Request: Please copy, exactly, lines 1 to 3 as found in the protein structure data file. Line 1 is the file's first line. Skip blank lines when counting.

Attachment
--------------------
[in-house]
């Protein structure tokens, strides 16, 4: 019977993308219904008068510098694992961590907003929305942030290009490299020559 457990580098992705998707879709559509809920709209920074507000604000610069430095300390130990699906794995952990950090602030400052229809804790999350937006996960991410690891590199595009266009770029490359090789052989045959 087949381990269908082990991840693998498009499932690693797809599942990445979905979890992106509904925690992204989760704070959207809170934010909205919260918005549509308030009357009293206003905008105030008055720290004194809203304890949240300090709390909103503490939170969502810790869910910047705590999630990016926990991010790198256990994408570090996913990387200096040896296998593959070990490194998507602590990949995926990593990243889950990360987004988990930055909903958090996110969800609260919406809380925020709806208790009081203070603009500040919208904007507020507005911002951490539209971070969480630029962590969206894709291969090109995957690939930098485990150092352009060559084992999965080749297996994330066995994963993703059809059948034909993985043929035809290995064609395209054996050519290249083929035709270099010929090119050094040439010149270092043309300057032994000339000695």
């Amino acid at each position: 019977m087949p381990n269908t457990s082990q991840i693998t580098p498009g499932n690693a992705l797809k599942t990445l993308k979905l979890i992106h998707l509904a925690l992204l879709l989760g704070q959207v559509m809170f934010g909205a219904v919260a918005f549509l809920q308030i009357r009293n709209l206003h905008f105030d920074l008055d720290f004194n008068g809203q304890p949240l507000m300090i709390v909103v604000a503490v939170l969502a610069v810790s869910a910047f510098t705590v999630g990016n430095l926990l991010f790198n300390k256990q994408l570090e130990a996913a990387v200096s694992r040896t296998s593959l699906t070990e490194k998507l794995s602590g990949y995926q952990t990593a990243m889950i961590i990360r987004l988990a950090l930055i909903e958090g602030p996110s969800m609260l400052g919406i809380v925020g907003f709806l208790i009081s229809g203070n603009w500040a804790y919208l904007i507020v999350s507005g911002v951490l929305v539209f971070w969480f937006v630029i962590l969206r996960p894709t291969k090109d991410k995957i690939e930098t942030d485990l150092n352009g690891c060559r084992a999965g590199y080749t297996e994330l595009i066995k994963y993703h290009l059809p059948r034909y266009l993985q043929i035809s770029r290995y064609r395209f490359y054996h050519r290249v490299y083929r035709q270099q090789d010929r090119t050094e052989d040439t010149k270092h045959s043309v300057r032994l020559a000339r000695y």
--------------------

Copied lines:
[in-house]
């Protein structure tokens, strides 16, 4: 019977993308219904008068510098694992961590907003929305942030290009490299020559 457990580098992705998707879709559509809920709209920074507000604000610069430095300390130990699906794995952990950090602030400052229809804790999350937006996960991410690891590199595009266009770029490359090789052989045959 087949381990269908082990991840693998498009499932690693797809599942990445979905979890992106509904925690992204989760704070959207809170934010909205919260918005549509308030009357009293206003905008105030008055720290004194809203304890949240300090709390909103503490939170969502810790869910910047705590999630990016926990991010790198256990994408570090996913990387200096040896296998593959070990490194998507602590990949995926990593990243889950990360987004988990930055909903958090996110969800609260919406809380925020709806208790009081203070603009500040919208904007507020507005911002951490539209971070969480630029962590969206894709291969090109995957690939930098485990150092352009060559084992999965080749297996994330066995994963993703059809059948034909993985043929035809290995064609395209054996050519290249083929035709270099010929090119050094040439010149270092043309300057032994000339000695």
């Amino acid at each position: 019977m087949p381990n269908t457990s082990q991840i693998t580098p498009g499932n690693a992705l797809k599942t990445l993308k979905l979890i992106h998707l509904a925690l992204l879709l989760g704070q959207v559509m809170f934010g909205a219904v919260a918005f549509l809920q308030i009357r009293n709209l206003h905008f105030d920074l008055d720290f004194n008068g809203q304890p949240l507000m300090i709390v909103v604000a503490v939170l969502a610069v810790s869910a910047f510098t705590v999630g990016n430095l926990l991010f790198n300390k256990q994408l570090e130990a996913a990387v200096s694992r040896t296998s593959l699906t070990e490194k998507l794995s602590g990949y995926q952990t990593a990243m889950i961590i990360r987004l988990a950090l930055i909903e958090g602030p996110s969800m609260l400052g919406i809380v925020g907003f709806l208790i009081s229809g203070n603009w500040a804790y919208l904007i507020v999350s507005g911002v951490l929305v539209f971070w969480f937006v630029i962590l969206r996960p894709t291969k090109d991410k995957i690939e930098t942030d485990l150092n352009g690891c060559r084992a999965g590199y080749t297996e994330l595009i066995k994963y993703h290009l059809p059948r034909y266009l993985q043929i035809s770029r290995y064609r395209f490359y054996h050519r290249v490299y083929r035709q270099q090789d010929r090119t050094e052989d040439t010149k270092h045959s043309v300057r032994l020559a000339r000695y």